Gregory G. H. Rihn's Journal|
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Wednesday, March 30th, 2005
|The Schaivo case
I just need to vent my opinions. The Schindlers are wrong, wrong, wrong. I can't speak to their motives--perhps they think they are truly acting out of love for their daughter, although from what I know about human emotion I'm sure other less pure things have mingled in there--just the question of who has the power to make a decision is enough to engender huge feuds, let alone a possible lasting grudge over division of her malparactice settlement. But come ON people, it's been FIFTEEN YEARS. She's never going to get any better. There is NO HOPE. This doctor they have become attached to is, in my opinion, a pure quack. Let her go!
While I don't for a minute believe in the different diagnosis of "minimally concious state," even if it were true, it wouldn't change my opinion. Imagine being trapped in that condition--unable to move, speak, or swallow on your own, with occasional fading in and out of conciousness just enough to know that months or years were passing in the blink of an eye: or perhaps worse yet to be stuck in an eternal present--. I can think of little worse. I would not wish it on my worst enemy, let alone someone I loved.
I think that underlying all the Shindler's motives is a despicable selfishness. THEY cannot bear to let their daughter go, and so wish to keep her for uncountable years longer as a sort of minimally animate Terry doll.
Even worse are the twisted ideas driving all the political figures and activists who have jumped on this bandwagon. What do they really want? I understand the slippery slope arguement against possible involuntary euthanasia--an unralistic fear in my opinion--but has anyone considered what the contrary position means? What these people are really saying is that every person and their friends and family MUST suffer through every possible second of life, no matter how hideous, that medical science can wring out of a body. Is this not horror? Is this not torture?
The truly ironic part of course, is that, more than a few decades ago, someone like Terry Schaivo would have died very shortly due to being unable to swallow. Naso-gastric tubes or intravenous feeding would have delayed the process only months or a few years at best, with death from eventual infection or other complications. It is only medical intervention that has kept Schaivo alive at all. If we are speaking of her "alloted span", St. Peter has been waiting to welcome her these fifteen years.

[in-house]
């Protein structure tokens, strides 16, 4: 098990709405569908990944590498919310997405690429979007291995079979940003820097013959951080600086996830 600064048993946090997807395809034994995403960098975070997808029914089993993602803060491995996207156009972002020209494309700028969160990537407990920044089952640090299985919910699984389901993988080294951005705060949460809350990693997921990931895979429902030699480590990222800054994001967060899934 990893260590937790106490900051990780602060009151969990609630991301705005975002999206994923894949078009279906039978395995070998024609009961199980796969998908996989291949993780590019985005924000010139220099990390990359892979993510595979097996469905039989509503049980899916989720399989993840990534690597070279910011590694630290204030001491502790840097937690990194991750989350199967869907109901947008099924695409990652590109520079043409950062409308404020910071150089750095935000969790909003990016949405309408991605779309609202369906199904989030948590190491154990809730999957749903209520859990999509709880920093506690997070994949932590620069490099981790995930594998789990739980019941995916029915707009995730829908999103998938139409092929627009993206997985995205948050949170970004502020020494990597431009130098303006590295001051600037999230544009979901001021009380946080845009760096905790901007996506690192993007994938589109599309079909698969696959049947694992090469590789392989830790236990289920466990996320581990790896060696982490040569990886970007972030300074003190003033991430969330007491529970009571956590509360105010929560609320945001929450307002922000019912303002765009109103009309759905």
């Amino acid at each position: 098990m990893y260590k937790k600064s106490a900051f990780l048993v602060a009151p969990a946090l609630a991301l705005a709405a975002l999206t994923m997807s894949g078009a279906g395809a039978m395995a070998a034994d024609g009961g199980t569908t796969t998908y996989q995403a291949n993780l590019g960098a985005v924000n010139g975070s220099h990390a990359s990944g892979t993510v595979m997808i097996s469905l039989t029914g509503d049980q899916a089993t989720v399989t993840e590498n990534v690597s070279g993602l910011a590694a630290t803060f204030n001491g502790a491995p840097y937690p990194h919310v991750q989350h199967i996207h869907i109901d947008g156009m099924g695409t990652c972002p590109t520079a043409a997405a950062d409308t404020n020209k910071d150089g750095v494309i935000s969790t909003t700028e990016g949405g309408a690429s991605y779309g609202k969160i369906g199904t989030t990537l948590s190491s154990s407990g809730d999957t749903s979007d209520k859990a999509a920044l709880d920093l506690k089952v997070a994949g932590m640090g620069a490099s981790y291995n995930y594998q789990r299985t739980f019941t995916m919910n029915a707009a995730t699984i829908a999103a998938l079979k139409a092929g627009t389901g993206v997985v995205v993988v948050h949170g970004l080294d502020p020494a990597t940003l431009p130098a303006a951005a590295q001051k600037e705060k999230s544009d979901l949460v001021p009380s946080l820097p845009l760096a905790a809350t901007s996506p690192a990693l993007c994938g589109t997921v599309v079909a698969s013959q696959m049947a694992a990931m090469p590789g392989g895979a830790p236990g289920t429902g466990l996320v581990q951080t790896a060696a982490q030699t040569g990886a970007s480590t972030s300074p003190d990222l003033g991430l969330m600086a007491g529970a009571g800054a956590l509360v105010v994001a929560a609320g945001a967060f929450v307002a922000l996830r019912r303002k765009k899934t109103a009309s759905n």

I found "Steamboy," the much anticipated new anime film by Katshurio Otomo, director of the ground-breaking "Akira" to be disappointing. I find that it has both "Akira"'s virtues--beautiful animation and design-- and vices, to wit, a minimal plot, and a final cataclysm that goes on far too long. Some other writers have guesstimated that the ultimate crisis, involving the destruction of the London Exposition, much of surrounding London, and ultimately the "Steam Castle" itself, takes up half the movie. It may not be exactly true, but sure feels like it.
Such plot as there is deals with the struggle between Steamboy Ray Steam's grandfather and father over their mutual invention, the Steam Ball, a kind of hyper-efficient steam storage battery, with Ray in the middle. Grandfather Lloyd believes in pure science for the advancement of humanity. Father Edward, embittered by his disfigurement in a lab accident, has sold out to the "O'Hara Foundation," who are in reality ruthless weapons manufacturers and dealers. The struggle over the ball is somewhat complicated by the intervention of the British government and rival inventor Stephenson, who is perhaps not as good a guy as he initally appears.
Character development is minimal, with the possible exceptions of Stephenson and his assistant, who acquire some ambiguity as the plot unfolds. The mad scientists stay mad, and Ray is spunky and heroic throughout. Steadfastness is actually a virtue in one character, Miss Scarlett, the bratty and spoiled scion of the O'Hara munitions empire, who sees nothing wrong in the family business. I kept expecting her to see "the error of her ways", and it DIDN'T happen. The closest she comes to a moment of doubt occurs whan she sees a "steam trooper" killed in front of her, and has a moment of squeamishness when she realizes that there is "a man inside the machine." Kind of refreshing, actually.
As I said, very fluid and believable animation, particularly involving the steam machines, and wonderfully intricate design, especially in the Steam Castle. A pity there isn't more story to go with the wonderful effects. I was looking forward to something like an industrial-era "Princess Mononoke", but only got "Akira" warmed over. Miazake need not fear for his laurels as a storyteller. "Howl's Moving Castle" based on the novel by Diana Wynne Jones will be out soon--.